I’ve had a few people contact me about wet onions recently including an email from Mr Lewis who sent photos of his wet onions. He asked: “Wonder if you can help with a problem on our allotment and problem with are onions,they seem wet under the skins”
This is a problem we’ve had ourselves this year – a very poor crop. I’m sure the problem is due to the awful wet weather we had in July and August. Once the bulbs have finished swelling, onions don’t need a lot of water. Just enough to keep them alive, not the torrential downpours we had.
Ideally the onions will react to the hot, dry weather of summer and utilise the moisture in bulb to survive. Normally we partially lift the bulbs, breaking the roots, a couple of weeks or so prior to harvest. This further helps the bulbs dry out.
Wet Weather – Wet Onions
Unfortunately this year the dry period was a monsoon. The onions just absorbed more water than is good for them or us. Very wet bulbs will not store and most of the crop will rot in short order. I’m afraid they’re practically beyond drying out.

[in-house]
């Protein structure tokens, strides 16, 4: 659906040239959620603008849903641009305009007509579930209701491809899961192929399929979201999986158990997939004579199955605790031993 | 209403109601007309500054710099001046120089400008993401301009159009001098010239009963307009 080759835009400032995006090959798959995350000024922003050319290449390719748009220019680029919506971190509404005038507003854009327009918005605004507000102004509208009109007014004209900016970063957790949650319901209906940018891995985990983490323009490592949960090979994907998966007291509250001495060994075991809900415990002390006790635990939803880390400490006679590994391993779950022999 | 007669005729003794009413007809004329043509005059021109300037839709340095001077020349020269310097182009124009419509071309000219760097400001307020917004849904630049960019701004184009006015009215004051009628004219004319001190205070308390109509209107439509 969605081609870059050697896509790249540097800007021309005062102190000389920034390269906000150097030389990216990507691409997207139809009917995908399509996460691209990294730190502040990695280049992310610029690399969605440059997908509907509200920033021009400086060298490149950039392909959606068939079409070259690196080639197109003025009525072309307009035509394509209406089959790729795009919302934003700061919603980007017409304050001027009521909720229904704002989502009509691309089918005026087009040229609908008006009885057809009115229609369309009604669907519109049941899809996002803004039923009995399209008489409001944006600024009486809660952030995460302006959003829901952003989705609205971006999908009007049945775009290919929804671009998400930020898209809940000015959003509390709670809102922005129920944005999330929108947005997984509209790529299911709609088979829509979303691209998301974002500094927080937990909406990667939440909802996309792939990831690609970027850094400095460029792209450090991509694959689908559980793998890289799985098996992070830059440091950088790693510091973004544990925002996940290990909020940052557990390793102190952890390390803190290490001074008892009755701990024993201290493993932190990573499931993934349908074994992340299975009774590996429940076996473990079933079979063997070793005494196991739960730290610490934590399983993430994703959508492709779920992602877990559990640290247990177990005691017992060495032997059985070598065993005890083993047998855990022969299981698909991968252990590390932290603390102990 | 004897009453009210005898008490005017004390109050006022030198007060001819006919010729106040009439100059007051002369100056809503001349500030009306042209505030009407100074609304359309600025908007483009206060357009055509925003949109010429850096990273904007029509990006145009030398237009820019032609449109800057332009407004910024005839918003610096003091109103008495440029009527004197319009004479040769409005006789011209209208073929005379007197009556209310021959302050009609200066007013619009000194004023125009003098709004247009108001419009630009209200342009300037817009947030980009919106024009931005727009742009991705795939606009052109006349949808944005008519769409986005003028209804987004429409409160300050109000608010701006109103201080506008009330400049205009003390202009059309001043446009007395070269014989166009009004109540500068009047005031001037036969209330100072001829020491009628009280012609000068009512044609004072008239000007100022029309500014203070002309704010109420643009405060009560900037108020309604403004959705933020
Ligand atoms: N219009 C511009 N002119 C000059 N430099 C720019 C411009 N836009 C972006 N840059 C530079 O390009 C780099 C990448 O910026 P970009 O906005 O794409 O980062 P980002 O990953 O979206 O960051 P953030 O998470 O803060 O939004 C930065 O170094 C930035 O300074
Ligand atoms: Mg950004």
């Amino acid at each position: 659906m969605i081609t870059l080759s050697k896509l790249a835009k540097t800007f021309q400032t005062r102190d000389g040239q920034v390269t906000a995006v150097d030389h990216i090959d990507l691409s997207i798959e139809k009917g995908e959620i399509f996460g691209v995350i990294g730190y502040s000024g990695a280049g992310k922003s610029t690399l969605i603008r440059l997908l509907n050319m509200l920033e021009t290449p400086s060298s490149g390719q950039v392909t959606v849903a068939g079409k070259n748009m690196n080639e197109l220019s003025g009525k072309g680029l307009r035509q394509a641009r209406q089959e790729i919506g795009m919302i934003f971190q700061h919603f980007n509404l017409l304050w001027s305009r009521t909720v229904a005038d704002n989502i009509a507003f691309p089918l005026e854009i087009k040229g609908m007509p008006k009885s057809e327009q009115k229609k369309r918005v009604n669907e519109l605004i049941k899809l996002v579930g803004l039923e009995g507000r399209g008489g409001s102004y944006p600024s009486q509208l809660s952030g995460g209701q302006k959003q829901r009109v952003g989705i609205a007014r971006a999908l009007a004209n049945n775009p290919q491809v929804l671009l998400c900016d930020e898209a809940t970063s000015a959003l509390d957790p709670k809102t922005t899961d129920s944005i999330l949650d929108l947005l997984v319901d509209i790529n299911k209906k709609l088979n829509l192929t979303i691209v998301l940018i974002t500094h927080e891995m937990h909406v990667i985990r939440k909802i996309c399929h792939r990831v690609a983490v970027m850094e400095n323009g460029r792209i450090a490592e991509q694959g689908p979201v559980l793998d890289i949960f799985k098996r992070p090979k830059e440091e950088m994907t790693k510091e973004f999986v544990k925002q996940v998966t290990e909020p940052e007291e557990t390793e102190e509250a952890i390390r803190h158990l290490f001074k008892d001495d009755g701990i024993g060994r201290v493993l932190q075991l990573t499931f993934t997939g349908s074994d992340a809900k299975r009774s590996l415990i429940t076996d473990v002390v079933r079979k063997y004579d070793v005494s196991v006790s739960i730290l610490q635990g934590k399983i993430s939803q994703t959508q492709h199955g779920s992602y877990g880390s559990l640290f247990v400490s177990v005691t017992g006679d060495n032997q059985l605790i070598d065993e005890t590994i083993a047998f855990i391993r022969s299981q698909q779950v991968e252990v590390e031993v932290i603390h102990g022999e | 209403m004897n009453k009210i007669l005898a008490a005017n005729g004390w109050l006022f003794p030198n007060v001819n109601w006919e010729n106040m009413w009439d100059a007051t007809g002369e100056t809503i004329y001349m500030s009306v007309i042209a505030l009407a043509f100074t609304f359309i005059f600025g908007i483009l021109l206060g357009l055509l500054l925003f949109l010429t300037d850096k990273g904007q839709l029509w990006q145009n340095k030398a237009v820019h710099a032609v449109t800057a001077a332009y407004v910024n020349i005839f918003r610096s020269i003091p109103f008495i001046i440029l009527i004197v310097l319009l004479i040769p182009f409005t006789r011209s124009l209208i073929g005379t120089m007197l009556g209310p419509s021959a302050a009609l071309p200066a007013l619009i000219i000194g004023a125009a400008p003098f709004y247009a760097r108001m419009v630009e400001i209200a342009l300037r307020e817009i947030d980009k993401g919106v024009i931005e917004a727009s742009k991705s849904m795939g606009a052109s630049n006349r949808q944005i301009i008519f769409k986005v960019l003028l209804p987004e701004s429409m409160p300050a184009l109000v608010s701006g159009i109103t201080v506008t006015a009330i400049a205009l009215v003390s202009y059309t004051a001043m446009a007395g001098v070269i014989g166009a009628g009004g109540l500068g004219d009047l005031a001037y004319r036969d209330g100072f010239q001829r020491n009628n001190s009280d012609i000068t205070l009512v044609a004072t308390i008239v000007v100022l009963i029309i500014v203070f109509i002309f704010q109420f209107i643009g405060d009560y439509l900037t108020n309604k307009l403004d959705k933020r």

In hindsight, where we always get it right, the answer is to prevent the onions from getting too much water in the late stage of growth. Easier said than done. I do say in the page on How to Grow Onions
One caveat for onion growers is to not overwater them. They are shallow-rooted and once established they do not need much water. They also do not compete well with weeds at any time, particularly when young. In years of heavy rainfall, they appreciate a clear, protective cover to keep soil a little drier.
One last point on onions, the smaller onions are easier to dry out than the larger onions. You can, to some degree, control the size of the bulbs by spacing. Spacing at 4” or 10cm apart in the row or even a little less will be more likely to result in good onions for store in a wet year than larger spaced, bigger bulbs.